Opera Review – The Glenn Gould School Opera/The Magic Flute by W.A. Mozart

Photo: Nicola Betts

There are student performances, and then there are student performances. At the Glenn Gould School, the students are mostly in their twenties and are on a career track. One expects both the singers and the orchestra to be at near professional level, and musically, the performance of Mozart’s The Magic Flute did not disappoint. It was a thoroughly enjoyable evening.

One of the main impacts of these professional training program performances is to introduce the young artists to watch, and the most accomplished singer of the night was baritone Noah Grove (Papageno). His is a light voice, with a seductive vibrato and masterful phrasing. Warm, mellow and intuitively musical, Grove’s sound cocoons the ear. His singing appears effortless. He is also a delightful actor who eats up the stage, and his ability to play with words turns lyrics into conversation. Time, one hopes, will add heft to the lightness.

From the very first note, bass Gabriel Sanchez Ortega (Sarastro) caught the listener off guard. His sound is huge, and my first reaction was that he could not possibly be a student. In fact, he is a GGS alumnus. Mozart wrote Sarastro’s role with notes in his toes. Even career basses have difficulty getting down that low, but Ortega pulled off a few minor miracles. Strong, robust, commanding, his voice galvanizes attention throughout his entire register. At this point in time, Ortega just sings, meaning, his expressive qualities are limited, but once he gets his acting chops into high gear, what a package he will have to offer. The first reaction to his booming, rolling sound is astonishment.

Tenor Zachary Rioux (Tamino) is all over the map. At present, high is equated with loud, and his modulation is very uneven. But, and this is a very important but, there is something about his voice that is absolutely compelling. With a hint of an Italian sob, and an old-fashioned sensibility coating his sound, Rioux is like those tenors of old who did loud and soft, and nothing else. While he sometimes seems to be reaching for the high notes, he does have strength at the top and ease in the middle, but he has to connect to the words more. Forceful would be a good way of describing his voice. There is definitely passion there, and while his sound will never be beautiful, it is on track to be exciting.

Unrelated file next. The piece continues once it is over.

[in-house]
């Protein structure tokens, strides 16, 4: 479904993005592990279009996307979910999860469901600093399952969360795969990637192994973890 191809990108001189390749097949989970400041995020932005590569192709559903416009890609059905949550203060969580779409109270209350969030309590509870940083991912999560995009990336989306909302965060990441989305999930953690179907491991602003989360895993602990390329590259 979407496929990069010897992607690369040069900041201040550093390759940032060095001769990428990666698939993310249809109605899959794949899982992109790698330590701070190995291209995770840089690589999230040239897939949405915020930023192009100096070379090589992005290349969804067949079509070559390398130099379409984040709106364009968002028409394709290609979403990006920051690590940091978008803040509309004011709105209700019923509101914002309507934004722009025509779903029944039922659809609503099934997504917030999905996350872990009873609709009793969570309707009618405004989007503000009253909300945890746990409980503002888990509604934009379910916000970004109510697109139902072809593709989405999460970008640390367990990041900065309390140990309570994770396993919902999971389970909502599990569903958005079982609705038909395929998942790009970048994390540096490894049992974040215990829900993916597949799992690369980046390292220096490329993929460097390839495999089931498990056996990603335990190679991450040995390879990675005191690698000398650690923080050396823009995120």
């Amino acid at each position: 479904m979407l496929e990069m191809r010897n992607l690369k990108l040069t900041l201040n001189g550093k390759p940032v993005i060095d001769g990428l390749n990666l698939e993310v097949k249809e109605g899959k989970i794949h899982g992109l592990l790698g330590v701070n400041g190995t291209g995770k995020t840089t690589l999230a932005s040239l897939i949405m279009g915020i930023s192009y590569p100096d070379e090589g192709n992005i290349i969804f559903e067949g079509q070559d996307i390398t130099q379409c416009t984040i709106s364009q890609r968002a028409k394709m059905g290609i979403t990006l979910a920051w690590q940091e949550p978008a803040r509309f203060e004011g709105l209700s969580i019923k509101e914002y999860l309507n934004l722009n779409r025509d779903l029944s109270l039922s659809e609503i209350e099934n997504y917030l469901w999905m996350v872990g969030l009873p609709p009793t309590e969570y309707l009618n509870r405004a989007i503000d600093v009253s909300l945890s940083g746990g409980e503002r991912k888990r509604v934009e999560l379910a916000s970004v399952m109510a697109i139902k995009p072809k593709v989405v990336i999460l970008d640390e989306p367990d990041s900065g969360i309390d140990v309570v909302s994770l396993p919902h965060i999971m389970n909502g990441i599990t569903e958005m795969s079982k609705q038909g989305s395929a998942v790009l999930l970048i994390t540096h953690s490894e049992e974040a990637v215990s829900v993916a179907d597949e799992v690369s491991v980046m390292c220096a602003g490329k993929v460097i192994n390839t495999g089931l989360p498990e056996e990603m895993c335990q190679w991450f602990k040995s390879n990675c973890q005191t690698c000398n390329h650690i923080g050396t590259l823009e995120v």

Nofar Yacobi (Queen of the Night) pulled off her two notoriously difficult arias with just a couple of glitches. She is a coloratura soprano who is definitely not a chirper. She has bite to her sound, which will make for interesting developments down the road. Her coloratura is precise and clean. Because there is an edge to her voice, Yacobi does not produce pretty trills, but the potential for something goosebump-making is there, which is far more valuable.

Photo: Nicola Betts

The jury is still out on soprano Kateryna Khartova (Pamina). On the plus side, her phrasing is lovely. She understands the connection between words and music, and makes sense of lyrics. In fact, she was one of the best in doing so in the performance. She can also capture mood, and is blessed with a strong top. The downside is that her voice lacks definition. Lyric sopranos are the most common garden-variety female singers, and they need a special quality to rise above their fellows. Khartova has all the elements, but is missing the total package that rivets the ear. Her output needs a spine to tie everything together. I just couldn’t get a handle on her voice.

Marta Woolner as 1st Lady attracted attention. Although the Ladies (Woolner, Mélissa Danis and Georgia Burashko) sang very prettily together, Woolner’s voice reached out beyond the trio. She has a big sound in the making – Verdi, even Wagner? You could hear lushness and luxuriance. For me, Woolner had the most potential of any singer on stage. As for the other Ladies, they certainly had attractive voices, and I hope to hear them again in individual roles.

Even-voiced tenor Christopher Miller gave a good account of himself as Monostatos, although he could have used a bit more power of expression, the three bratty Spirits (sopranos Diana Agasian, Victoria Del Mastro Vicente and Anna Wojcik) sounded suitably childlike, and while soprano Katelyn Bird (Papagena) had trouble being heard above the orchestra, she had lots of energy. Tenor Michael Dodge and baritone Benjamin Loyst did multiple duties as priests, armed guards and slaves, along with tenor Stefan Vidovic as a fellow slave. The cast as a whole served as the chorus and did a fine job as an ensemble.

The 42-member Royal Conservatory Orchestra was certainly impressive under Maestro Nathan Brock. In fact, Brock seems to like speed, and the orchestra literally romped through the overture faster than a speeding bullet. The maestro did slow down where necessary, particularly for moments of wonder or melancholy on the part of Tamino or Pamina, but for me, the most glorious aspect of the music was the majestic way Brock captured the ceremonial choruses. They were blood-stirring moments.